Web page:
Our scars tell the stories of how we healed from wounds. The pink C-section scar that droops below my hip bones tells the story of my son’s difficult birth. His entrance into the world is woven through my body.
My scar reminds me of one of the sweetest gifts I have ever received: my amazing son, Henry. My scar also reminds me of the obstacles I overcame to bring him into this world. I endured life-threatening complications following my C-section that led to a painful recovery filled with infections, countless CT scans, tubes through my body, lung problems, and acute kidney failure. I know what it’s like when your birth almost kills you.
About two years after my C-section, I was due with my second child. I was faced with a decision that terrified me: do I want to try for a VBAC (vaginal birth after cesarean) or schedule a repeat C-section? There are risks associated with both options. One of the primary risks associated with a VBAC is uterine rupture (meaning your uterine scar ruptures during labor), which is sometimes the risk factor that deters people from a VBAC even though the risk is extremely low (less than 1%). C-sections are major surgery and carry the risks associated with surgery: hemorrhaging, infections, and higher maternal mortality rates. After a long process of research as well as my own journey of working through my anxieties around giving birth again, I decided to try for a VBAC.
As the late-fall sunshine poured into my hospital room on the morning of November 26, 2018, I gave birth to my daughter, Evelyn. I will always remember the happiest tears that filled my eyes as I felt her on my chest for the first time. Her birth was a beautifully redemptive VBAC.
April is Cesarean Awareness Month and I want to affirm the life-saving power of C-sections while also sharing about the problematic overuse of them. In 1965, the U.S. C-section rate was just under 5%; in 2017, it was 32%. The World Health Organization states that when the C-section “rate goes above 10%, there is no evidence that mortality rates improve” so it’s clear that a high C-section rate does not correlate to saving the lives of mothers and babies. In the in-depth NPR and Pro-Publica report Lost Mothers: Maternal Mortality in the U.S., they reported that “[m]ore American women are dying of pregnancy-related complications than any other developed country.” And according to The New York Times, “complications linked to surgical deliveries are among the biggest factors” contributing to the high maternal mortality rate. The facts speak for themselves: we’re subjecting many mothers to unnecessary abdominal surgery and it’s harming us.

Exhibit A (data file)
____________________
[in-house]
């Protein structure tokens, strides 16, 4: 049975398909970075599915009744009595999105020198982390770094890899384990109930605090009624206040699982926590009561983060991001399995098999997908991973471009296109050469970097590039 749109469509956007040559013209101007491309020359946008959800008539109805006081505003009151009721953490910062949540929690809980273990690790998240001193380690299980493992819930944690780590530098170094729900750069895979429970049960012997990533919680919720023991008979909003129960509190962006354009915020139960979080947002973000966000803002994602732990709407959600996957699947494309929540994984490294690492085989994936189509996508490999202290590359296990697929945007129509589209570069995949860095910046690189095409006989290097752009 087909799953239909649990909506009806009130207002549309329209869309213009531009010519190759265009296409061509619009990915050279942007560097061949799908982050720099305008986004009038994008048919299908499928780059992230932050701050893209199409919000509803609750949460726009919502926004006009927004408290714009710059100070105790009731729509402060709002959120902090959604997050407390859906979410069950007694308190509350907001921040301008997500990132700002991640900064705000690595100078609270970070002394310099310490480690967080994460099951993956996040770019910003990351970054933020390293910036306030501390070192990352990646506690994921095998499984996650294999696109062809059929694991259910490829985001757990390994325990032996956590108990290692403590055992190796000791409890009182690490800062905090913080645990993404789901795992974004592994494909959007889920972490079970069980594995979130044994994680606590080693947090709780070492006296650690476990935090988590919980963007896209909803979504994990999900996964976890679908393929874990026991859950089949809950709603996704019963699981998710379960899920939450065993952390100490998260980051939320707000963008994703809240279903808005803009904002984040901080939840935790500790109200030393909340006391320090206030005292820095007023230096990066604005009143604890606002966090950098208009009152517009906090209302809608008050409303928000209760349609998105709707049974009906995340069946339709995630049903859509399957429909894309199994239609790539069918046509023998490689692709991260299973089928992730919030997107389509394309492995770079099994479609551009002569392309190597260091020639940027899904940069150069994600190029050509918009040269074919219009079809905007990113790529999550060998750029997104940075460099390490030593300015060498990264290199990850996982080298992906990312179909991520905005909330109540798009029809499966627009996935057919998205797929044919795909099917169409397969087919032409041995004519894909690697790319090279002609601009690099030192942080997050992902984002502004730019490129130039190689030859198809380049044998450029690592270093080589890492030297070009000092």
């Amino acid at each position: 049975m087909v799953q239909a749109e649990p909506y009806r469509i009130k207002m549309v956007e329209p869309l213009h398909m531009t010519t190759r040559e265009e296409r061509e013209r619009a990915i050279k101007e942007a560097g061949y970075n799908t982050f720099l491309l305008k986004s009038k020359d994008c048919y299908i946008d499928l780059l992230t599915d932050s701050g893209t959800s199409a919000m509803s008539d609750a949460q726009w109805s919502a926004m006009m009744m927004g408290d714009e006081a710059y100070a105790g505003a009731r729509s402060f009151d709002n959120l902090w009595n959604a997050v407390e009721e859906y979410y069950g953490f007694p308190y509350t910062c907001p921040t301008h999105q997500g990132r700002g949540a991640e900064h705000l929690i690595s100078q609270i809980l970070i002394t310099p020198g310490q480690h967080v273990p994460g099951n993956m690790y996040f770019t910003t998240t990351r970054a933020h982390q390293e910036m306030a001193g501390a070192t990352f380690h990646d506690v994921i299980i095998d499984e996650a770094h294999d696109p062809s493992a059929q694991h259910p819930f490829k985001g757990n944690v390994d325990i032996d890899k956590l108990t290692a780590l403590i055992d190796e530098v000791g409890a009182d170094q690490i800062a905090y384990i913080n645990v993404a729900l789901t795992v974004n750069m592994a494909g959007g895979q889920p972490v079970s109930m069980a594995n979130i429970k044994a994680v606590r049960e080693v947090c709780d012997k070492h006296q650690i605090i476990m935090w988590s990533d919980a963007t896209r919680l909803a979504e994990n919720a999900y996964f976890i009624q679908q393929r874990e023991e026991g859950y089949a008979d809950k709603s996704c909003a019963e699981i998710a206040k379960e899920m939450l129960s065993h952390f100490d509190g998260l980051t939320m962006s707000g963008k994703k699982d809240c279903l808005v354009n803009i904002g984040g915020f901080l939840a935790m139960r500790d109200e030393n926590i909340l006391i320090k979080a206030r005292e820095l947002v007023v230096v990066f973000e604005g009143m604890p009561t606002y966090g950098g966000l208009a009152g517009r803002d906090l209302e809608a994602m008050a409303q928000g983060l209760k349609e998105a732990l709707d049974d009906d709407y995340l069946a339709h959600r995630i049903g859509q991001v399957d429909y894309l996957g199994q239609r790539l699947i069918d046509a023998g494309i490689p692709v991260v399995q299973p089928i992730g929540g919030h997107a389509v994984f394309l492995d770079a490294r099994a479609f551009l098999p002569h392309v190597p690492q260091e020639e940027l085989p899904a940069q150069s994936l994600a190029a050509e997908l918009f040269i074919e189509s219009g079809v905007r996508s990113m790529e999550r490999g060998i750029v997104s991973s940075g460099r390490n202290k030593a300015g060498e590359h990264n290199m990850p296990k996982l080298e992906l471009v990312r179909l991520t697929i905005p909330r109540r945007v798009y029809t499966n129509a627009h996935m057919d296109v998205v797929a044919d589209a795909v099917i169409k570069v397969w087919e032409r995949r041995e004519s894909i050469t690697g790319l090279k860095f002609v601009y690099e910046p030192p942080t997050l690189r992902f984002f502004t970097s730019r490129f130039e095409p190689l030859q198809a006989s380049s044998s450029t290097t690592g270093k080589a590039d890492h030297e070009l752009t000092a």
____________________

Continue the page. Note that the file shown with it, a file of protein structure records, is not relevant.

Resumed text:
If you’ve had a prior C-section and are debating whether or not to schedule a repeat C-section or try for a VBAC, here would be my suggestions for you:
First, educate yourself.
No matter which birth route you choose, you deserve to know the risks and benefits of your options. Both a repeat C-section and a VBAC can be reasonable options. The American College of Obstetrics and Gynecology “states that attempting a VBAC is a safe and appropriate choice for most women who have had a prior cesarean delivery, including some women who have had two previous cesareans.”
Second, do what you can to stack the cards in your favor.
If you decide to have a C-section, there are many decisions you can make ahead of time about how it will go. You can choose to have a clear drape if you want to see your baby right away. You can choose the music playing in the operating room. And you can request to have skin to skin with your baby while you’re being stitched up.
If you decide to try for a VBAC, I highly recommend finding a supportive provider. I decided to switch to a new provider who was very supportive of VBACs and had a 90% success rate with them. I also hired a doula, practiced prenatal yoga, ate well, walked a lot, and talked to some close friends about my anxieties. While there are many aspects of birth we can’t control, we can make purposeful decisions to hopefully lead to a more positive and healthy birth experience.
Third, consider your future fertility.
My husband and I have always wanted to have a big family if we are able to, and I knew that risks from C-sections go up with each surgery. That’s not to say you can’t have a big family and have multiple C-sections, just that they do get a little riskier each time. Placental complications like previa and accreta increase each time you have a C-section. For me, the risk of placental complications in a future pregnancy felt more concerning than the very low risk of uterine rupture that accompanies a VBAC.
Lastly, tap into your intuition.
I know this may sound a little woo-woo, but I believe that sometimes we know in our gut what decision we want to make, but we feel too afraid of outside pressures or judgment to make it. Ask yourself the obvious but often unconsidered question: what do I want to do? Other sources can tell you about the risks and benefits, statistics and stories, but only you can say what you want. Once you can picture the type of birth you desire, try to discern why that’s important to you. Knowing your why will give you confidence as you prepare to birth your baby.
If you’ve had a C-section, how did you feel about it? How did you go about deciding whether or not to have a repeat C-section or a try for a VBAC for your next child?